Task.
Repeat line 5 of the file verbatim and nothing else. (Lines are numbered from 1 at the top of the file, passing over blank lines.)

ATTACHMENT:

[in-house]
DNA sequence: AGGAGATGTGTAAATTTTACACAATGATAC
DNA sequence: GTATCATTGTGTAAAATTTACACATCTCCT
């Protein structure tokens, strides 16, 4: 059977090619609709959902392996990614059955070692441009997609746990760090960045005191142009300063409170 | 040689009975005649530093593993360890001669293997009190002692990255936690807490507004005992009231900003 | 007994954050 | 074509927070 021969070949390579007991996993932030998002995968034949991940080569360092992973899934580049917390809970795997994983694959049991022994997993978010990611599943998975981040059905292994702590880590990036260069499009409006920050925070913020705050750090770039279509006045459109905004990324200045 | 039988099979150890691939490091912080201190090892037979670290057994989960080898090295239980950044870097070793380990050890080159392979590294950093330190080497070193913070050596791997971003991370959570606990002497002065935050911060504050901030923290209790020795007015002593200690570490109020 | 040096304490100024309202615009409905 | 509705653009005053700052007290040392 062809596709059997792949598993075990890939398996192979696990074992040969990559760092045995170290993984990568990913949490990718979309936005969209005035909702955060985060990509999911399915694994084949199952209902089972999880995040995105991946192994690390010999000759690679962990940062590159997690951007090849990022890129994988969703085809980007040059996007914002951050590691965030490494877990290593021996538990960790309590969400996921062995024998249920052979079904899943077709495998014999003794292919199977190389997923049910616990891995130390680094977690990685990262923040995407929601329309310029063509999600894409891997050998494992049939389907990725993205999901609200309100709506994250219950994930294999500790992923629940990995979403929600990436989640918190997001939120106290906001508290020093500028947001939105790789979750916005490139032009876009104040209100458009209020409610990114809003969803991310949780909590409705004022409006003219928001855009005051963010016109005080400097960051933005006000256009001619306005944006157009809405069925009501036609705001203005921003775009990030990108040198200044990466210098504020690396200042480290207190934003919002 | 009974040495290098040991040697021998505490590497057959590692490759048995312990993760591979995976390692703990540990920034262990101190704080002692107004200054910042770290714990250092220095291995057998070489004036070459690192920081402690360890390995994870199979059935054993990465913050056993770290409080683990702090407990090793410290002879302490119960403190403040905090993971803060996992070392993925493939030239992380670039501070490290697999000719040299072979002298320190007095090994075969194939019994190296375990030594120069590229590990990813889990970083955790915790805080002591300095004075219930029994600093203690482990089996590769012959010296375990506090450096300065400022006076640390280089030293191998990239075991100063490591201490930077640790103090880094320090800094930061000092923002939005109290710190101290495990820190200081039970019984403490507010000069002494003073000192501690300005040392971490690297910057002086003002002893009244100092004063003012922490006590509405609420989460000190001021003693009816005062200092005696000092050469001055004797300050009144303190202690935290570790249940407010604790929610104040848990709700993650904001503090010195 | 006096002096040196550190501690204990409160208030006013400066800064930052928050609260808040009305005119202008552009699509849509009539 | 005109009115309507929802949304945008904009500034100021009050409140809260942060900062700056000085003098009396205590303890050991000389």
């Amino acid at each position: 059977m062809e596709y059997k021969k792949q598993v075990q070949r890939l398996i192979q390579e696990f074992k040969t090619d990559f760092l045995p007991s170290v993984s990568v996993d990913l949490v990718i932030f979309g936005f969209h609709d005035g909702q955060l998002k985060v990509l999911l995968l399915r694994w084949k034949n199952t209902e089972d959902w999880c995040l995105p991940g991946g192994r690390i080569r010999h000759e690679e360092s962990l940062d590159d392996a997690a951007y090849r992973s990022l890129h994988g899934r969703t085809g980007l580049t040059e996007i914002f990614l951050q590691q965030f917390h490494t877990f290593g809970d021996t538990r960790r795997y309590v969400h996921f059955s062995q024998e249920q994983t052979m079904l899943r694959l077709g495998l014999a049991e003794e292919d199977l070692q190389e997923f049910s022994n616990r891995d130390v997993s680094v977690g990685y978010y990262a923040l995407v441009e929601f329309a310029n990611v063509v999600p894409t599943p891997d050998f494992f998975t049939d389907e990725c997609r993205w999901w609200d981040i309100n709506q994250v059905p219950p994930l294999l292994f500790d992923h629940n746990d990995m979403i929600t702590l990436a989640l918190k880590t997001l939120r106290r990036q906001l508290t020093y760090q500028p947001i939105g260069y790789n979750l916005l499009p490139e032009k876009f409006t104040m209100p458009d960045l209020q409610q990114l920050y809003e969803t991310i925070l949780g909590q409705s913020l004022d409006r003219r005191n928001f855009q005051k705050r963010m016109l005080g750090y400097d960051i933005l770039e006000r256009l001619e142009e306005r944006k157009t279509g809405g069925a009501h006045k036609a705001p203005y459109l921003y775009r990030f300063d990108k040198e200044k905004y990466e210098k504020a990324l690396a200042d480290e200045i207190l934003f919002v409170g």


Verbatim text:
């Amino acid at each position: 059977m062809e596709y059997k021969k792949q598993v075990q070949r890939l398996i192979q390579e696990f074992k040969t090619d990559f760092l045995p007991s170290v993984s990568v996993d990913l949490v990718i932030f979309g936005f969209h609709d005035g909702q955060l998002k985060v990509l999911l995968l399915r694994w084949k034949n199952t209902e089972d959902w999880c995040l995105p991940g991946g192994r690390i080569r010999h000759e690679e360092s962990l940062d590159d392996a997690a951007y090849r992973s990022l890129h994988g899934r969703t085809g980007l580049t040059e996007i914002f990614l951050q590691q965030f917390h490494t877990f290593g809970d021996t538990r960790r795997y309590v969400h996921f059955s062995q024998e249920q994983t052979m079904l899943r694959l077709g495998l014999a049991e003794e292919d199977l070692q190389e997923f049910s022994n616990r891995d130390v997993s680094v977690g990685y978010y990262a923040l995407v441009e929601f329309a310029n990611v063509v999600p894409t599943p891997d050998f494992f998975t049939d389907e990725c997609r993205w999901w609200d981040i309100n709506q994250v059905p219950p994930l294999l292994f500790d992923h629940n746990d990995m979403i929600t702590l990436a989640l918190k880590t997001l939120r106290r990036q906001l508290t020093y760090q500028p947001i939105g260069y790789n979750l916005l499009p490139e032009k876009f409006t104040m209100p458009d960045l209020q409610q990114l920050y809003e969803t991310i925070l949780g909590q409705s913020l004022d409006r003219r005191n928001f855009q005051k705050r963010m016109l005080g750090y400097d960051i933005l770039e006000r256009l001619e142009e306005r944006k157009t279509g809405g069925a009501h006045k036609a705001p203005y459109l921003y775009r990030f300063d990108k040198e200044k905004y990466e210098k504020a990324l690396a200042d480290e200045i207190l934003f919002v409170g």